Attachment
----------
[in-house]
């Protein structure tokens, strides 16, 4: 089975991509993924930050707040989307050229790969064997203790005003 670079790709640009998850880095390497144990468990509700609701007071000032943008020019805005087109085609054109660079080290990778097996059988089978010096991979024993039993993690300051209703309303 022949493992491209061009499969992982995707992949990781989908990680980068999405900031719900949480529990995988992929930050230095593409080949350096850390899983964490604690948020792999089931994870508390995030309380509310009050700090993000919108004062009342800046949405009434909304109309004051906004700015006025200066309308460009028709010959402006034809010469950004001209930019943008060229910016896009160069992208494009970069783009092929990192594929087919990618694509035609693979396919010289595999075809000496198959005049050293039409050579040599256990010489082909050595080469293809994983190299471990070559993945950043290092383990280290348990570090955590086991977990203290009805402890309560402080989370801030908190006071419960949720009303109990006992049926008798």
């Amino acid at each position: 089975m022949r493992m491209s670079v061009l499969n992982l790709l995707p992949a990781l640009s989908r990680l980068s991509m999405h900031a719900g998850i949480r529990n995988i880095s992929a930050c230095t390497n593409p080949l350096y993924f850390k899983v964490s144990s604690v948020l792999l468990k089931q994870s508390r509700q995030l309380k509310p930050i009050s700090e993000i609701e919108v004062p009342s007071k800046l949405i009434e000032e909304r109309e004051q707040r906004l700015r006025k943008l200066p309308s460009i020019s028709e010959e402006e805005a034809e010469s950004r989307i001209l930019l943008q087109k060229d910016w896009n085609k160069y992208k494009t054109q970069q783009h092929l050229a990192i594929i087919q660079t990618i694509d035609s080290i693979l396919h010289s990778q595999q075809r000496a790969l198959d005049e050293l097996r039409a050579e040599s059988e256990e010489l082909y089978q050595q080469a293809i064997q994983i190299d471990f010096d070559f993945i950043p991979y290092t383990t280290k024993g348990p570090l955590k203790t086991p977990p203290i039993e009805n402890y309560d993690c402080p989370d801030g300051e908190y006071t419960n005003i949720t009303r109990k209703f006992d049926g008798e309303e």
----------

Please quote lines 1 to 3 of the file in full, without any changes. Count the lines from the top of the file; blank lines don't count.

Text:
[in-house]
């Protein structure tokens, strides 16, 4: 089975991509993924930050707040989307050229790969064997203790005003 670079790709640009998850880095390497144990468990509700609701007071000032943008020019805005087109085609054109660079080290990778097996059988089978010096991979024993039993993690300051209703309303 022949493992491209061009499969992982995707992949990781989908990680980068999405900031719900949480529990995988992929930050230095593409080949350096850390899983964490604690948020792999089931994870508390995030309380509310009050700090993000919108004062009342800046949405009434909304109309004051906004700015006025200066309308460009028709010959402006034809010469950004001209930019943008060229910016896009160069992208494009970069783009092929990192594929087919990618694509035609693979396919010289595999075809000496198959005049050293039409050579040599256990010489082909050595080469293809994983190299471990070559993945950043290092383990280290348990570090955590086991977990203290009805402890309560402080989370801030908190006071419960949720009303109990006992049926008798």
């Amino acid at each position: 089975m022949r493992m491209s670079v061009l499969n992982l790709l995707p992949a990781l640009s989908r990680l980068s991509m999405h900031a719900g998850i949480r529990n995988i880095s992929a930050c230095t390497n593409p080949l350096y993924f850390k899983v964490s144990s604690v948020l792999l468990k089931q994870s508390r509700q995030l309380k509310p930050i009050s700090e993000i609701e919108v004062p009342s007071k800046l949405i009434e000032e909304r109309e004051q707040r906004l700015r006025k943008l200066p309308s460009i020019s028709e010959e402006e805005a034809e010469s950004r989307i001209l930019l943008q087109k060229d910016w896009n085609k160069y992208k494009t054109q970069q783009h092929l050229a990192i594929i087919q660079t990618i694509d035609s080290i693979l396919h010289s990778q595999q075809r000496a790969l198959d005049e050293l097996r039409a050579e040599s059988e256990e010489l082909y089978q050595q080469a293809i064997q994983i190299d471990f010096d070559f993945i950043p991979y290092t383990t280290k024993g348990p570090l955590k203790t086991p977990p203290i039993e009805n402890y309560d993690c402080p989370d801030g300051e908190y006071t419960n005003i949720t009303r109990k209703f006992d049926g008798e309303e």